Part One of Three
As I cleared winter debris from my garden this weekend, I was reminded of a gardener I know in Austin, Texas. While visiting a friend there last summer, I decided to stop by a community garden. That’s where I found 10-year-old Evan and his dad sitting in a shady area by the compost bin.
I asked the dad if he would give me a tour. “Oh, he’s your best tour guide,” the dad said, pointing to his son. Honestly, I was a little doubtful. What could this kid tell me?
Then he opened his mouth and blew me away. Scooping up a handful of compost, he said: “There are more bacteria in this handful of compost than there are people in the world.”
“Seven billion?” I was surprised.
“Yup,” he said, firmly.
He went on to explain that the compost was warm because all those bacteria are working together to break down the material. “Just like a fever,” he said, patiently, kind of like I was a small child. “You’re warm because the bacteria are moving around, trying to fight the infection.”
I suddenly realized that at age 10, his knowledge of biology and chemistry probably already exceeded mine.
He introduced me to more fun facts, such as, you can tell if a plant is in the mint family if it has a square stem. And, tomato caterpillars, which are as big and thick as a man’s pointer finger, burrow into the dirt before transforming into hawk moths.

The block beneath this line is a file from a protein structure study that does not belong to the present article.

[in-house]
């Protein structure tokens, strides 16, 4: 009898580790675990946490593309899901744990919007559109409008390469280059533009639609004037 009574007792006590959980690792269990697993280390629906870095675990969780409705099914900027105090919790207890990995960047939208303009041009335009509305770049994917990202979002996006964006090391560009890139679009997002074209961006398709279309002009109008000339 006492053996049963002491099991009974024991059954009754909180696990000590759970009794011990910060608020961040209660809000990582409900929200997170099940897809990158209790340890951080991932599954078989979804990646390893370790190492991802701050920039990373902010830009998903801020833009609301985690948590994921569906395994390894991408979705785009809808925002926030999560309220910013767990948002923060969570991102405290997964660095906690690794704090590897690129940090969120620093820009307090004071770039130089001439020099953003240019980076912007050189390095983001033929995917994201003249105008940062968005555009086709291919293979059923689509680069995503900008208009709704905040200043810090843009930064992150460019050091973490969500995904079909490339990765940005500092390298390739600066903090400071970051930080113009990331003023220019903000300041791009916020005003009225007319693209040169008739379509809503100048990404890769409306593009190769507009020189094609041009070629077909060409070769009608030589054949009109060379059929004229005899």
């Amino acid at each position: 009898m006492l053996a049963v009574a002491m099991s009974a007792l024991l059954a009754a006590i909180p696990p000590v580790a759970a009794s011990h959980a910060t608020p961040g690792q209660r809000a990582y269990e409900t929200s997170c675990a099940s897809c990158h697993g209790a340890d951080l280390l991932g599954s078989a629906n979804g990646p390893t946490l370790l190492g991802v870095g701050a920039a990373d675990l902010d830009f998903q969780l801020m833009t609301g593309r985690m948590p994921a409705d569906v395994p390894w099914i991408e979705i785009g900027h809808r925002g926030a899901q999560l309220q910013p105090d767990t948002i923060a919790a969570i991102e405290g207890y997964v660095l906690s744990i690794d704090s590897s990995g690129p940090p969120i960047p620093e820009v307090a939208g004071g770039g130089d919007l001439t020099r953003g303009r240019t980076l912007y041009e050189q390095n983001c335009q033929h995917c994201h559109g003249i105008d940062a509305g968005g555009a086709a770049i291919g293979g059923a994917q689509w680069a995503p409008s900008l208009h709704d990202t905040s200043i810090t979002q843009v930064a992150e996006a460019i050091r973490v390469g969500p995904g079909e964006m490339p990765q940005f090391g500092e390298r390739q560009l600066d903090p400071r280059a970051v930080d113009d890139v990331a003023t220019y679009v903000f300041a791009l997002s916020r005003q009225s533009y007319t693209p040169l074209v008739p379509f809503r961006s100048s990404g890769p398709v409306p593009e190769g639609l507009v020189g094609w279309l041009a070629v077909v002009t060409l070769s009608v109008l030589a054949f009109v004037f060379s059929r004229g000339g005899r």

Then he recited a poem he wrote about a hawk moth. “It’s a quatrain,” he informed me.
He pointed out many more plants: spinach, cucumbers, grapes; plus butterfly plants for pollination and marigolds for repelling insects (one marigold per square foot, please, and be sure to use a variety of plants in a garden to attract various insects and pollinators).
When I asked how he had learned all this stuff, he explained that he and his dad were fans of the book, “Square Foot Gardening.” Apparently his dad had read this to him every night before bed for quite some time. He said, however, that I should buy the second edition, and repeated this advice to me carefully several times.
Back at the compost bin again, he let me take his picture, and I said to him, very seriously, “Thank you so much for giving me this tour. I’ve learned so much about gardening.”
And he said, just as seriously, “It’s my passion.”
Tomorrow: Part Two: What is MY passion?